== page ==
We've all been there—the dreaded power struggle with your teen.Unfortunately, these power struggles seem to grow exponentially as teens enter middle school and push boundaries, especially when it comes to social media and technology use. And a lot of the tools that seemed to work in elementary school when they were kids no longer do.
So how can you avoid these power struggles that leave you both with a pounding headache and you fearing the next blow-up?
When I was in my first year of teaching middle school, I was bright-eyed and bushy-tailed and did just about everything I could to avoid a power struggle. I never wanted kids to be mad at me—I tried to be their friend, to elaborate on rules with them, and I often bent those rules for my students.
But one time, I caught one of my 7th graders trying to ditch my Leadership class and go hang out with her 8th-grade friends. I immediately instructed her to get back in the classroom. She, of course, did not. I then told her I would call her mother, to which she responded, "I don't care, go ahead." So the power struggle ensued. Eventually, the administration got involved, but let me tell you: It was ugly, exhausting, and made me feel like a failure as a teacher.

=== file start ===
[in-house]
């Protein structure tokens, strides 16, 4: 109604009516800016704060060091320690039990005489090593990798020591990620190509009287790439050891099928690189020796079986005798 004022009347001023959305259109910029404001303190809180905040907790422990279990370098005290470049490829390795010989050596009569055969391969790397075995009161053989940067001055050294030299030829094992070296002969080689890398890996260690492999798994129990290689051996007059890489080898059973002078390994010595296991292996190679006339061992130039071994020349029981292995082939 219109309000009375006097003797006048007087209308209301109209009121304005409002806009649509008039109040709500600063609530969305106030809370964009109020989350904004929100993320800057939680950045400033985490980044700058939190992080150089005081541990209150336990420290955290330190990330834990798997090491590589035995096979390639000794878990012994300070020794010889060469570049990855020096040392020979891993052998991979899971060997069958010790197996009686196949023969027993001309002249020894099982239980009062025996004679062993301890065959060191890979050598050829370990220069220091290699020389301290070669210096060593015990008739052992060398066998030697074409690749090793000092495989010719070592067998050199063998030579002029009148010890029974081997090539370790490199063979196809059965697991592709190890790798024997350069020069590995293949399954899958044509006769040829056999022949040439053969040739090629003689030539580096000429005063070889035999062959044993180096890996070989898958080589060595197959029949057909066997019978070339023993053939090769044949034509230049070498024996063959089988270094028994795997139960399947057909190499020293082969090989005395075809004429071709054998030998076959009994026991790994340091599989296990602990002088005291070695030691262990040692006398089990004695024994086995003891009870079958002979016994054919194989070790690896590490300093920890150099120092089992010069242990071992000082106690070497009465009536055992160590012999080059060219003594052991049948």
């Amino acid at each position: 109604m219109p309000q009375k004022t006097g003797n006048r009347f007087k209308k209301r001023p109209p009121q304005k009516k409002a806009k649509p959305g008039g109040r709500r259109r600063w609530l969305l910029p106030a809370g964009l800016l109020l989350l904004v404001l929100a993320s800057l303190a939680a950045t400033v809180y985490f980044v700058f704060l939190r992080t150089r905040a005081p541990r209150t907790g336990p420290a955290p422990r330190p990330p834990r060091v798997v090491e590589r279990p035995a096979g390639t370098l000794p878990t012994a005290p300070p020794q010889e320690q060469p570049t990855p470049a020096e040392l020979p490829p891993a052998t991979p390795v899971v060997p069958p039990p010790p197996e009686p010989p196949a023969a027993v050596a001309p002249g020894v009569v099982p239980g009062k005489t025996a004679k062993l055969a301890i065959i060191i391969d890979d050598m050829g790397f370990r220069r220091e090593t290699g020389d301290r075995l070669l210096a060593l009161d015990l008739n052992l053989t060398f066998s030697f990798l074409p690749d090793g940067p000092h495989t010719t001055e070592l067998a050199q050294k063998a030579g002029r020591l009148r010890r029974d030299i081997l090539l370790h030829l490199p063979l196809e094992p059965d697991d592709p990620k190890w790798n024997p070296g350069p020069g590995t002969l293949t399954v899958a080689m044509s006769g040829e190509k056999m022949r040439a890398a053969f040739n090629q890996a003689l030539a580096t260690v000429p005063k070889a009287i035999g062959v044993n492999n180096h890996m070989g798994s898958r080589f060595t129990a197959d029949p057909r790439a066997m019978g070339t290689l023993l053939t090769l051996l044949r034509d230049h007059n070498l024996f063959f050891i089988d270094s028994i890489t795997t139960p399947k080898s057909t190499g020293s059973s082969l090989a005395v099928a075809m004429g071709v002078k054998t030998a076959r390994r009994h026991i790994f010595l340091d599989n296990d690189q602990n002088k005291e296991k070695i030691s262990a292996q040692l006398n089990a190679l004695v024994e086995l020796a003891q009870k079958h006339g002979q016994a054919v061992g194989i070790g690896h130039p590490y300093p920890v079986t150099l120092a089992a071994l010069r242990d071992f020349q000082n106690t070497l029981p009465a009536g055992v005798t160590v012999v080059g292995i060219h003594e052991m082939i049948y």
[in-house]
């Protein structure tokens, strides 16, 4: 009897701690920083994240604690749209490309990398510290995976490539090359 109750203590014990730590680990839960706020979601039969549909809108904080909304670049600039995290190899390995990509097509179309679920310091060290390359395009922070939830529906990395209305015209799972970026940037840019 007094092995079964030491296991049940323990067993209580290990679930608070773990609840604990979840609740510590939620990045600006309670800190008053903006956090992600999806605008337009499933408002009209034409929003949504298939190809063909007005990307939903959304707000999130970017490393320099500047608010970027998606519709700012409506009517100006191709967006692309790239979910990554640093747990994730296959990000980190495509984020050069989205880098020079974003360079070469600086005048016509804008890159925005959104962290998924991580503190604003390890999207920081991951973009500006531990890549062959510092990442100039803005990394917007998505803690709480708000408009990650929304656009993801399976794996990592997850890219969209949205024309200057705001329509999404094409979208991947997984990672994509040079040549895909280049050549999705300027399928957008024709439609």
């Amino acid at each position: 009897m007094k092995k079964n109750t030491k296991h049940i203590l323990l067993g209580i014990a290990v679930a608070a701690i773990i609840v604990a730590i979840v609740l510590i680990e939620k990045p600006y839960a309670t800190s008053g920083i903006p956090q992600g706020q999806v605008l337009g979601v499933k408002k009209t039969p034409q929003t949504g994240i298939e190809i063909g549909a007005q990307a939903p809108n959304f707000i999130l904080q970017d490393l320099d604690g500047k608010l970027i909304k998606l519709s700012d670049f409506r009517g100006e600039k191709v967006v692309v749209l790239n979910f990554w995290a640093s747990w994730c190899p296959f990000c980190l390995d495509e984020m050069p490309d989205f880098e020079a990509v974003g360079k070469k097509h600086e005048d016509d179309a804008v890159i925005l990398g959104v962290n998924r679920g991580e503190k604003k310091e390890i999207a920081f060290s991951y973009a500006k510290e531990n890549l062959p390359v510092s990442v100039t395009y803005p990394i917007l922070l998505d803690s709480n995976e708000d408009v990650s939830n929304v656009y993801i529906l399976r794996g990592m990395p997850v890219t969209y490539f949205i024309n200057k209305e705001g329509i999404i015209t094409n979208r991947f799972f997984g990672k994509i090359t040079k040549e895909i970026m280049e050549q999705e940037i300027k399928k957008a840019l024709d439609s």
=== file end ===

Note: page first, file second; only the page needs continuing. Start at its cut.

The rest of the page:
One of the senior staff heard what happened and said "Oh honey...well, that's your mistake! You didn't give her a choice, which escalated the situation. Here is what I would have said the moment I caught her trying to ditch my class: 'You can come back in class within the next 10 seconds or I can call your mother. It's your choice.'"
What makes this so effective? Giving your teen a choice between two options will:
They may not be happy, but they'll make a choice, and you both can move on without a power struggle.
Are you currently struggling to navigate power struggles between you and your teen? Share with me a question or recent power struggle, and I'll respond with tools catered to your specific needs.
Wishing you a weekend free of power struggles!
I am a teen-empowerment coach. I work with teen girls, ages 14-17, who struggle with self-acceptance, perfectionism, seeking attention from others, and deep sadness or anger.